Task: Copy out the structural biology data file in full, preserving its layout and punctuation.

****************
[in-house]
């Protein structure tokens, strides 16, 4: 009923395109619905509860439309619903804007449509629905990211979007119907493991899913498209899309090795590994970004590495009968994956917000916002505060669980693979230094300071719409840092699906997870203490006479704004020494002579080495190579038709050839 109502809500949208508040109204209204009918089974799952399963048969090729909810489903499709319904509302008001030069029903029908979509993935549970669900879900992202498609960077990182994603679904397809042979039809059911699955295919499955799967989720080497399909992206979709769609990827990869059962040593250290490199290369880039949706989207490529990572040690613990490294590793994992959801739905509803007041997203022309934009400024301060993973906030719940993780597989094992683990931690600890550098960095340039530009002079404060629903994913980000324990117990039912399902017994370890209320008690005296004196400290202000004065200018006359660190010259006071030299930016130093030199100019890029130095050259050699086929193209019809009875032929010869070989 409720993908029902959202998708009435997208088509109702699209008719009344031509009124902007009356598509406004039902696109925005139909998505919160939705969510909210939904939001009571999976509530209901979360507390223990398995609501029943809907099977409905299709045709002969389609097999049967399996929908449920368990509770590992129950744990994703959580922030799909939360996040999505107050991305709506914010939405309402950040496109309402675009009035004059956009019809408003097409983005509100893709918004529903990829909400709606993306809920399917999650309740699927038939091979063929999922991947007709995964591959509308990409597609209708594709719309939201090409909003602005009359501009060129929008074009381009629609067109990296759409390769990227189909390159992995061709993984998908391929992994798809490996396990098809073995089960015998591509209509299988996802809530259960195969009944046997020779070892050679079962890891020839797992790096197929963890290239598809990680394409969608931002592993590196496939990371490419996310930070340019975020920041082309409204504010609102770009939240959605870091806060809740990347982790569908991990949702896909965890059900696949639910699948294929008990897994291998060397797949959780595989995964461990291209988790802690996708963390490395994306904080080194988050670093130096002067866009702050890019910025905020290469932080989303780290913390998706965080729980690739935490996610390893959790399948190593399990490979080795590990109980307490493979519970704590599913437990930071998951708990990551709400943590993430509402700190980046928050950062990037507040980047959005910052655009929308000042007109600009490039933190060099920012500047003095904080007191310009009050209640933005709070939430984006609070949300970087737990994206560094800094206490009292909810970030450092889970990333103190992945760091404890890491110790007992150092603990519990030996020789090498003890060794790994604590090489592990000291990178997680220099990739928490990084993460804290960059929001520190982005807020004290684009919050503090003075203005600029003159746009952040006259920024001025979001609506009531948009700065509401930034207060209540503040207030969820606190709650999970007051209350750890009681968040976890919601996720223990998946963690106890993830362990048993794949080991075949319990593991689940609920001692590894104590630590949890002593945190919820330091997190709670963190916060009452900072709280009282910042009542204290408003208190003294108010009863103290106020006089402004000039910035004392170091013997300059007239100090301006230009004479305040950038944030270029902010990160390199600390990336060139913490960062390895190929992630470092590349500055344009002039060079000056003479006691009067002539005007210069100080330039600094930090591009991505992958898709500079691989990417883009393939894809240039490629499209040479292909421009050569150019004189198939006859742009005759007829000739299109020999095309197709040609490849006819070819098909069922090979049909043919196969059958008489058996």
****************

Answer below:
[in-house]
């Protein structure tokens, strides 16, 4: 009923395109619905509860439309619903804007449509629905990211979007119907493991899913498209899309090795590994970004590495009968994956917000916002505060669980693979230094300071719409840092699906997870203490006479704004020494002579080495190579038709050839 109502809500949208508040109204209204009918089974799952399963048969090729909810489903499709319904509302008001030069029903029908979509993935549970669900879900992202498609960077990182994603679904397809042979039809059911699955295919499955799967989720080497399909992206979709769609990827990869059962040593250290490199290369880039949706989207490529990572040690613990490294590793994992959801739905509803007041997203022309934009400024301060993973906030719940993780597989094992683990931690600890550098960095340039530009002079404060629903994913980000324990117990039912399902017994370890209320008690005296004196400290202000004065200018006359660190010259006071030299930016130093030199100019890029130095050259050699086929193209019809009875032929010869070989 409720993908029902959202998708009435997208088509109702699209008719009344031509009124902007009356598509406004039902696109925005139909998505919160939705969510909210939904939001009571999976509530209901979360507390223990398995609501029943809907099977409905299709045709002969389609097999049967399996929908449920368990509770590992129950744990994703959580922030799909939360996040999505107050991305709506914010939405309402950040496109309402675009009035004059956009019809408003097409983005509100893709918004529903990829909400709606993306809920399917999650309740699927038939091979063929999922991947007709995964591959509308990409597609209708594709719309939201090409909003602005009359501009060129929008074009381009629609067109990296759409390769990227189909390159992995061709993984998908391929992994798809490996396990098809073995089960015998591509209509299988996802809530259960195969009944046997020779070892050679079962890891020839797992790096197929963890290239598809990680394409969608931002592993590196496939990371490419996310930070340019975020920041082309409204504010609102770009939240959605870091806060809740990347982790569908991990949702896909965890059900696949639910699948294929008990897994291998060397797949959780595989995964461990291209988790802690996708963390490395994306904080080194988050670093130096002067866009702050890019910025905020290469932080989303780290913390998706965080729980690739935490996610390893959790399948190593399990490979080795590990109980307490493979519970704590599913437990930071998951708990990551709400943590993430509402700190980046928050950062990037507040980047959005910052655009929308000042007109600009490039933190060099920012500047003095904080007191310009009050209640933005709070939430984006609070949300970087737990994206560094800094206490009292909810970030450092889970990333103190992945760091404890890491110790007992150092603990519990030996020789090498003890060794790994604590090489592990000291990178997680220099990739928490990084993460804290960059929001520190982005807020004290684009919050503090003075203005600029003159746009952040006259920024001025979001609506009531948009700065509401930034207060209540503040207030969820606190709650999970007051209350750890009681968040976890919601996720223990998946963690106890993830362990048993794949080991075949319990593991689940609920001692590894104590630590949890002593945190919820330091997190709670963190916060009452900072709280009282910042009542204290408003208190003294108010009863103290106020006089402004000039910035004392170091013997300059007239100090301006230009004479305040950038944030270029902010990160390199600390990336060139913490960062390895190929992630470092590349500055344009002039060079000056003479006691009067002539005007210069100080330039600094930090591009991505992958898709500079691989990417883009393939894809240039490629499209040479292909421009050569150019004189198939006859742009005759007829000739299109020999095309197709040609490849006819070819098909069922090979049909043919196969059958008489058996």